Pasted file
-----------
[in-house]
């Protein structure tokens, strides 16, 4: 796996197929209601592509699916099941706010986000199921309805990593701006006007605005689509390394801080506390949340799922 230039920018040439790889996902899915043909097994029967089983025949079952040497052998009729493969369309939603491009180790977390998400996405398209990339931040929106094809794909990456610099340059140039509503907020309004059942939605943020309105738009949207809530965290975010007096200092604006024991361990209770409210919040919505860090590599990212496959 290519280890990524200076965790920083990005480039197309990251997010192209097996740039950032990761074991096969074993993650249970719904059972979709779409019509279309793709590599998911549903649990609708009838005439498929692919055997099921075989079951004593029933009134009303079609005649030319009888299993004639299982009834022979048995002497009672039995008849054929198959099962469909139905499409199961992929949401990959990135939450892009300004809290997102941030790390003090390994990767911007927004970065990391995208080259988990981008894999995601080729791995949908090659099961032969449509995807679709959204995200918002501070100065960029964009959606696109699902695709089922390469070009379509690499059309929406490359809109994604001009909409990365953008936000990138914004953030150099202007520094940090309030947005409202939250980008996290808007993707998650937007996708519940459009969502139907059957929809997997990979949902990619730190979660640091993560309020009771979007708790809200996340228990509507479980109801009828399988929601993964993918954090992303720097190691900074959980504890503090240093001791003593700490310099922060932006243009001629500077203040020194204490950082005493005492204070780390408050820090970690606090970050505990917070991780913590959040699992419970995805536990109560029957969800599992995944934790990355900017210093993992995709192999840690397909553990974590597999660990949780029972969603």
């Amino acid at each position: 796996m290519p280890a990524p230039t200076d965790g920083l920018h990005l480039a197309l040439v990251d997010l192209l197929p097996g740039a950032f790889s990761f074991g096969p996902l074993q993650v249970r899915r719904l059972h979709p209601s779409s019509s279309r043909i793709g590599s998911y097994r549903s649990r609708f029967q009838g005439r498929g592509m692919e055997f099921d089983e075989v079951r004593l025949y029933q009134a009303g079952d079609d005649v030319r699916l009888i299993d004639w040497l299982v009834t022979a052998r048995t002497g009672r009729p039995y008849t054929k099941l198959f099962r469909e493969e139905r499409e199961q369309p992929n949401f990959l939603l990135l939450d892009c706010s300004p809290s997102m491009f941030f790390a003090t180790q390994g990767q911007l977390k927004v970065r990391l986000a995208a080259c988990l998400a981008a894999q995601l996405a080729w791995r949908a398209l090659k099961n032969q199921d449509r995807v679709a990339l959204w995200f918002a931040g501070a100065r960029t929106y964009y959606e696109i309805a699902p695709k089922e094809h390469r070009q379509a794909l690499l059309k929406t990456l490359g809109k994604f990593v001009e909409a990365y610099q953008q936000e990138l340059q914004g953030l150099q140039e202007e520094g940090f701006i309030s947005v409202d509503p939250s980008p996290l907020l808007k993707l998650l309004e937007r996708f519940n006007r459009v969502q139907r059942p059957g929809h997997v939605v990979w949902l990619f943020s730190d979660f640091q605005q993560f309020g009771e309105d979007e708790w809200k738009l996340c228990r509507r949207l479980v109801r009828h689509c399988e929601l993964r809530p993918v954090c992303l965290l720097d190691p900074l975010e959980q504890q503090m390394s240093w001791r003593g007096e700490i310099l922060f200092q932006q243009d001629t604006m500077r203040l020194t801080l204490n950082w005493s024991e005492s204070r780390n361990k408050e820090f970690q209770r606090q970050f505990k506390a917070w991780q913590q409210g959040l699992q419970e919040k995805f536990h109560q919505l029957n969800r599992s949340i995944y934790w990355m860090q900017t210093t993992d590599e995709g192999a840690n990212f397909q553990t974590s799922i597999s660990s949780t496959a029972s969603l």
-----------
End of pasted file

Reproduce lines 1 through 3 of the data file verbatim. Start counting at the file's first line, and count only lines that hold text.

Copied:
[in-house]
């Protein structure tokens, strides 16, 4: 796996197929209601592509699916099941706010986000199921309805990593701006006007605005689509390394801080506390949340799922 230039920018040439790889996902899915043909097994029967089983025949079952040497052998009729493969369309939603491009180790977390998400996405398209990339931040929106094809794909990456610099340059140039509503907020309004059942939605943020309105738009949207809530965290975010007096200092604006024991361990209770409210919040919505860090590599990212496959 290519280890990524200076965790920083990005480039197309990251997010192209097996740039950032990761074991096969074993993650249970719904059972979709779409019509279309793709590599998911549903649990609708009838005439498929692919055997099921075989079951004593029933009134009303079609005649030319009888299993004639299982009834022979048995002497009672039995008849054929198959099962469909139905499409199961992929949401990959990135939450892009300004809290997102941030790390003090390994990767911007927004970065990391995208080259988990981008894999995601080729791995949908090659099961032969449509995807679709959204995200918002501070100065960029964009959606696109699902695709089922390469070009379509690499059309929406490359809109994604001009909409990365953008936000990138914004953030150099202007520094940090309030947005409202939250980008996290808007993707998650937007996708519940459009969502139907059957929809997997990979949902990619730190979660640091993560309020009771979007708790809200996340228990509507479980109801009828399988929601993964993918954090992303720097190691900074959980504890503090240093001791003593700490310099922060932006243009001629500077203040020194204490950082005493005492204070780390408050820090970690606090970050505990917070991780913590959040699992419970995805536990109560029957969800599992995944934790990355900017210093993992995709192999840690397909553990974590597999660990949780029972969603």
């Amino acid at each position: 796996m290519p280890a990524p230039t200076d965790g920083l920018h990005l480039a197309l040439v990251d997010l192209l197929p097996g740039a950032f790889s990761f074991g096969p996902l074993q993650v249970r899915r719904l059972h979709p209601s779409s019509s279309r043909i793709g590599s998911y097994r549903s649990r609708f029967q009838g005439r498929g592509m692919e055997f099921d089983e075989v079951r004593l025949y029933q009134a009303g079952d079609d005649v030319r699916l009888i299993d004639w040497l299982v009834t022979a052998r048995t002497g009672r009729p039995y008849t054929k099941l198959f099962r469909e493969e139905r499409e199961q369309p992929n949401f990959l939603l990135l939450d892009c706010s300004p809290s997102m491009f941030f790390a003090t180790q390994g990767q911007l977390k927004v970065r990391l986000a995208a080259c988990l998400a981008a894999q995601l996405a080729w791995r949908a398209l090659k099961n032969q199921d449509r995807v679709a990339l959204w995200f918002a931040g501070a100065r960029t929106y964009y959606e696109i309805a699902p695709k089922e094809h390469r070009q379509a794909l690499l059309k929406t990456l490359g809109k994604f990593v001009e909409a990365y610099q953008q936000e990138l340059q914004g953030l150099q140039e202007e520094g940090f701006i309030s947005v409202d509503p939250s980008p996290l907020l808007k993707l998650l309004e937007r996708f519940n006007r459009v969502q139907r059942p059957g929809h997997v939605v990979w949902l990619f943020s730190d979660f640091q605005q993560f309020g009771e309105d979007e708790w809200k738009l996340c228990r509507r949207l479980v109801r009828h689509c399988e929601l993964r809530p993918v954090c992303l965290l720097d190691p900074l975010e959980q504890q503090m390394s240093w001791r003593g007096e700490i310099l922060f200092q932006q243009d001629t604006m500077r203040l020194t801080l204490n950082w005493s024991e005492s204070r780390n361990k408050e820090f970690q209770r606090q970050f505990k506390a917070w991780q913590q409210g959040l699992q419970e919040k995805f536990h109560q919505l029957n969800r599992s949340i995944y934790w990355m860090q900017t210093t993992d590599e995709g192999a840690n990212f397909q553990t974590s799922i597999s660990s949780t496959a029972s969603l």